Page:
Welcome to the second week of the Harlem Renaissance on the Classics Circuit! Today's review is Nella Larsen's Passing. Set in the late 1920s, it's the story of a young upper-class woman, Irene and her childhood friend Clare. Both are light-skinned African American women, both can pass for white. The protagonist, Irene, does so when it's convenient for her -- for example, to enjoy the luxuries of a whites-only restaurant or hotel.
The story begins on a hot, sultry day in Chicago. Irene, who is happily married to a successful African-American doctor, lives in New York and is visiting her. While enjoying an iced tea on rooftop cafe, she notices a beautiful white woman staring at her. At first, she's concerned that the woman knows she's "passing" at the whites-only restaurant, but then she realizes that it's her childhood friend Clare. Clare is not only also passing for white, but has completely adopted a white identity, going so far as to marry a white man who is a complete and utter bigot -- and a wealthy, international businessman. Clare is enjoying the benefits of an upscale lifestyle, but after her chance meeting with Irene, Clare finds she is drawn more and more to her own race. Despite the risks, she continues to spend more time with Irene's African-American community in Harlem, disrupting her own life and Irene's as well.
Nella Larsen knew the subject material well. She was the child of a mixed marriage -- her mother was Danish and her father from the Danish Virgin Islands -- though from what I've read she couldn't or didn't try to pass for white. She was born in 1891 and attended historically black schools including the Tuskeegee Institute and a black nursing school. After nursing school she became a librarian and worked at the New York Public Library in Harlem. She began writing during the Harlem Renaissance in the 1920s, but after her marriage failed and she was accused of plagiarism, she stopped writing and died in relative obscurity.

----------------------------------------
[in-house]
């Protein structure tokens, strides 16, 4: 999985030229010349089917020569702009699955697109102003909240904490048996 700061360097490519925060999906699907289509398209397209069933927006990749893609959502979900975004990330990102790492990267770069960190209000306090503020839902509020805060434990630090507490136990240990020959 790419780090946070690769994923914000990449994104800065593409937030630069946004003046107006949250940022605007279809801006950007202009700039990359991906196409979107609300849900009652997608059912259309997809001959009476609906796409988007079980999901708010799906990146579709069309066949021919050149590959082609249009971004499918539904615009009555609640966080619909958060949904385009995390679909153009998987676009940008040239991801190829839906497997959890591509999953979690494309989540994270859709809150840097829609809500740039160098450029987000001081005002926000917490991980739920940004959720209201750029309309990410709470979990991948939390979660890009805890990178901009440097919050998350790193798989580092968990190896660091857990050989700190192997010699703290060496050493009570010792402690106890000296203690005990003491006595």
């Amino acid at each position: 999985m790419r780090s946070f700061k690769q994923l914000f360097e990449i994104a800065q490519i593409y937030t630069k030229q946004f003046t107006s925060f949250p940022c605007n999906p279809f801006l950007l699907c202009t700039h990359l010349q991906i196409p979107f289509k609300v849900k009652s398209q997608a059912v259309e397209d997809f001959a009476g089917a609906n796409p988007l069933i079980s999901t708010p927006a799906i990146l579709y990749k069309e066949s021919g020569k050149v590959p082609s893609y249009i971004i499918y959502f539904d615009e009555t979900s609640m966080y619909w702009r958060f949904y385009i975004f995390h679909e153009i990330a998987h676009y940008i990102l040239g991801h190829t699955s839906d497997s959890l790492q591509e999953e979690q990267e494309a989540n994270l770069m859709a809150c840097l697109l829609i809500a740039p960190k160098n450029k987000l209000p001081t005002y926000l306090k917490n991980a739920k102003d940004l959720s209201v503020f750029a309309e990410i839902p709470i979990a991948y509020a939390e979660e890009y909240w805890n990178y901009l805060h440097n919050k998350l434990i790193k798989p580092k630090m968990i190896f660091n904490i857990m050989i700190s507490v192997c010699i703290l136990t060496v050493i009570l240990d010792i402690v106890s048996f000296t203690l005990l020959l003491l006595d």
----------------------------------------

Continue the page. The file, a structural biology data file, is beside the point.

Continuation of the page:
I'd like to say I enjoyed this book, but more than anything, I found it to be distrubing and sad. I simply cannot imagine the awfulness of having to hide such an important piece of your identity, to spend your life living a lie. And this isn't the first time I've heard about racism within races, but it's still unsettling to read about it.
Here's a short quote from the novel:
She said: "It's funny about 'passing.' We disapprove of it and at the same time condone it. It excites our contempt and yet we rather admire it. We shy away from it with an odd kind of revulsion, but we protect it."
I actually thought that this book would focus primarily on the racism issue, but a lot of time is spent on the relationshiop between Clare and Irene -- Clare pretends to be Irene's friend, but she's really just worming her way into Irene's life and she can't get rid of her. I think this aspect of the novella is really universal, and most people could relate to that. This book is really short, just about 100 pages, so it's a quick read. But there's a lot packed in here, about race, identity, loyalty, relationships, jealousy. This would be a great book for a discussion group -- I really wish I had someone to discuss this with, especially the ending. I know other upcoming reviewers will be discussing this book, and Larsen's other works, so I look forward to reading them and seeing other opinions.